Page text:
1775 – The U.S. Army was founded when the Continental Congress first authorized the muster of troops under its sponsorship. Also the birth of the Infantry Branch. Ten companies of riflemen were authorized by a resolution of the Continental Congress on June 14, 1775. However, the oldest Regular Army infantry regiment, the 3d, was constituted on June 3, 1784, as the First American Regiment.
1777 – During the American Revolution, the Continental Congress adopts a resolution stating that “the flag of the United States be thirteen alternate stripes red and white” and that “the Union be thirteen stars, white in a blue field, representing a new Constellation.” The national flag, which became known as the “Stars and Stripes,” was based on the “Grand Union” flag, a banner carried by the Continental Army in 1776 that also consisted of 13 red and white stripes. According to legend, Philadelphia seamstress Betsy Ross designed the new canton for the Stars and Stripes, which consisted of a circle of 13 stars and a blue background, at the request of General George Washington. Historians have been unable to conclusively prove or disprove this legend. With the entrance of new states into the United States after independence, new stripes and stars were added to represent new additions to the Union. In 1818, however, Congress enacted a law stipulating that the 13 original stripes be restored and that only stars be added to represent new states. On June 14, 1877, the first Flag Day observance was held on the 100th anniversary of the adoption of the Stars and Stripes. As instructed by Congress, the U.S. flag was flown from all public buildings across the country. In the years after the first Flag Day, several states continued to observe the anniversary, and in 1949 Congress officially designated June 14 as Flag Day, a national day of observance.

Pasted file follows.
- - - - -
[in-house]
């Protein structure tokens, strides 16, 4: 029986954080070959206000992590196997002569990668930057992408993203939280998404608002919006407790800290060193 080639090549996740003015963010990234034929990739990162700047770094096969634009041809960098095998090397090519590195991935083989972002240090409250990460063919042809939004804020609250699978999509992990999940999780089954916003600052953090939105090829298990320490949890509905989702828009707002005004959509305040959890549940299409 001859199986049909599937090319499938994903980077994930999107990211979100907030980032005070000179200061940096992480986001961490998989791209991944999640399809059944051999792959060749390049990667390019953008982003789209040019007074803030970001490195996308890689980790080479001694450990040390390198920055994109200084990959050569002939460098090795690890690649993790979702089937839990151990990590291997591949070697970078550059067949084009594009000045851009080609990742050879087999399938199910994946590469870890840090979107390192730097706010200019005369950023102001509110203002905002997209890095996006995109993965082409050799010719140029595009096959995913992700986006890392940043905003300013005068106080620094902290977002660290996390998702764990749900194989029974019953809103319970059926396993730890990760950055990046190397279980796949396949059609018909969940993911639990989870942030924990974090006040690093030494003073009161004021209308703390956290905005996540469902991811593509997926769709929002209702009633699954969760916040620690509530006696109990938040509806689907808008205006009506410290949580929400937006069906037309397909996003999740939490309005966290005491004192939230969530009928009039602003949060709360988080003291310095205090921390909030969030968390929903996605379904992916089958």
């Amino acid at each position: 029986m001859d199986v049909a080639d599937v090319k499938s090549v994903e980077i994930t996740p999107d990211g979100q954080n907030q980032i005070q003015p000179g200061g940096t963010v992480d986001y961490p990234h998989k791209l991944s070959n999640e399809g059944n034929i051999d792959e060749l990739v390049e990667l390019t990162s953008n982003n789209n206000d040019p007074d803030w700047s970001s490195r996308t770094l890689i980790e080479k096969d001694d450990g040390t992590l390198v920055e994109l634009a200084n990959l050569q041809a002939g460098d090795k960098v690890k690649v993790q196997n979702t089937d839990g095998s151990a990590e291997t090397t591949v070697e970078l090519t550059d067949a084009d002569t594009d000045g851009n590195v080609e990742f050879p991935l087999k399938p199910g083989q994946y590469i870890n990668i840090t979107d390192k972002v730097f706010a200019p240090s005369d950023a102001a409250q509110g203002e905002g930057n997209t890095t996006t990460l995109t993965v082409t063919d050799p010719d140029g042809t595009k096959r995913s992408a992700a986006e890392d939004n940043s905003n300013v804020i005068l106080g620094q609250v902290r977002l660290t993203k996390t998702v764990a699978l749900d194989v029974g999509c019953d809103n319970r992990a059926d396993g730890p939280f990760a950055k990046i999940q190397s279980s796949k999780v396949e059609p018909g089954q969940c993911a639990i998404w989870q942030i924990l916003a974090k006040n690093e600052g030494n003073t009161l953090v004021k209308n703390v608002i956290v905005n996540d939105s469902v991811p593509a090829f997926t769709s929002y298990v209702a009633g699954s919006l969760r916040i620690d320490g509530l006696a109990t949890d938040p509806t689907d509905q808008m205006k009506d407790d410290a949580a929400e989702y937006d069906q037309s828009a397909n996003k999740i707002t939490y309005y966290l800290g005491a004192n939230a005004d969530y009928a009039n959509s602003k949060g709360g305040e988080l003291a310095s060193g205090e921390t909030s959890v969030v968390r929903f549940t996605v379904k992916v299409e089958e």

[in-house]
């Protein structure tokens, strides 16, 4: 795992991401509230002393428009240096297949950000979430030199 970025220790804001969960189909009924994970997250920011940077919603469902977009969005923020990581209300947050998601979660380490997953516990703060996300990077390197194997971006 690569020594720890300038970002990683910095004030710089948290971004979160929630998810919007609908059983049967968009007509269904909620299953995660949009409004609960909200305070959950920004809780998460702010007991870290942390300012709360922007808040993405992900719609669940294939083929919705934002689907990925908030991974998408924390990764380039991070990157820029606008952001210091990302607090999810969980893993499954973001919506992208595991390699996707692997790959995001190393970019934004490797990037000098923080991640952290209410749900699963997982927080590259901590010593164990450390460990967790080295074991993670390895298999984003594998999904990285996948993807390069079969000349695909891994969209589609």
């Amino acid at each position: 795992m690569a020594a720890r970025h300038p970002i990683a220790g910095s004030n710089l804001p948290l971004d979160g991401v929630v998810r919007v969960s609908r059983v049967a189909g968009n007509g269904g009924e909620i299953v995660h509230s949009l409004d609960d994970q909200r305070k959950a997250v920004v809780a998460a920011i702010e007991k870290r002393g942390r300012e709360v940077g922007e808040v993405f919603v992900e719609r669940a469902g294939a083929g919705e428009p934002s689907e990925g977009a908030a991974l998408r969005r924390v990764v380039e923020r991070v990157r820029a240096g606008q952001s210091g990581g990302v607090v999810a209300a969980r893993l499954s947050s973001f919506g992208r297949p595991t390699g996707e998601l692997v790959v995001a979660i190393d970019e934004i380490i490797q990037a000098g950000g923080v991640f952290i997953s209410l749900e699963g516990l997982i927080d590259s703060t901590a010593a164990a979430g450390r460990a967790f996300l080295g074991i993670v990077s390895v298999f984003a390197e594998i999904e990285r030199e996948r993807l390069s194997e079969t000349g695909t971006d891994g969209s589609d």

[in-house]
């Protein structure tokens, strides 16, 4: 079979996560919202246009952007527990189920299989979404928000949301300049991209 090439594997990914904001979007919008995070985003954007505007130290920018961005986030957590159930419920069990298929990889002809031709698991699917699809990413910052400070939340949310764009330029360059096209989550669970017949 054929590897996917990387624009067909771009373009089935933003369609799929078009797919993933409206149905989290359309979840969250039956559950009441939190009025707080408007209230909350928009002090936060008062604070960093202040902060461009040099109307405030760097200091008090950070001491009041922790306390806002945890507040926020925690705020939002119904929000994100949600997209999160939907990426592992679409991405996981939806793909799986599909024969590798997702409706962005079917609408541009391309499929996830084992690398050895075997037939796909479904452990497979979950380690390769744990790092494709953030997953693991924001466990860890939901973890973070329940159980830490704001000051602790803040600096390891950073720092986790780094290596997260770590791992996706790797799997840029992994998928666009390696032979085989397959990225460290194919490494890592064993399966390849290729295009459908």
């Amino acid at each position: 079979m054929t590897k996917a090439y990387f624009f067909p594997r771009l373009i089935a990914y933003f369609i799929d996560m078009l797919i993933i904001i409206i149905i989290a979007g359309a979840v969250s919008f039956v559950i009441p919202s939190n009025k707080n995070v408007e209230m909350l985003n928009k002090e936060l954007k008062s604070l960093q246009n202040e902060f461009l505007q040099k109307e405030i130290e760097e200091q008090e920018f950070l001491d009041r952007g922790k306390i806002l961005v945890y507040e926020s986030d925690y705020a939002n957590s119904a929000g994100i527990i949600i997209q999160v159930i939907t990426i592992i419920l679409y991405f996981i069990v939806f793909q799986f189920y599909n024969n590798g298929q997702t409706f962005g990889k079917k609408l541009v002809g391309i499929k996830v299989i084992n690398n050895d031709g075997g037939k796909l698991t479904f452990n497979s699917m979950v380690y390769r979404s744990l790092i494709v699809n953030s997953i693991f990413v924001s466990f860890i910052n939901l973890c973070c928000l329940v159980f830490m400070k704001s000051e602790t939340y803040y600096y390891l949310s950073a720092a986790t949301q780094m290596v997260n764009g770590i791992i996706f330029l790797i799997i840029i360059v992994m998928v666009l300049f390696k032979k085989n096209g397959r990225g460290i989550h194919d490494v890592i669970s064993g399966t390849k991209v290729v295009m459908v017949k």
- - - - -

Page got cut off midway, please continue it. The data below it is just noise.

1777 – John Paul Jones takes command of USS Ranger.
1801 – Former American Revolutionary War General Benedict Arnold died in London.
1805 – Robert Anderson (d.1871), Bvt. Major General (Union Army), defender of Ft. Sumpter, was born.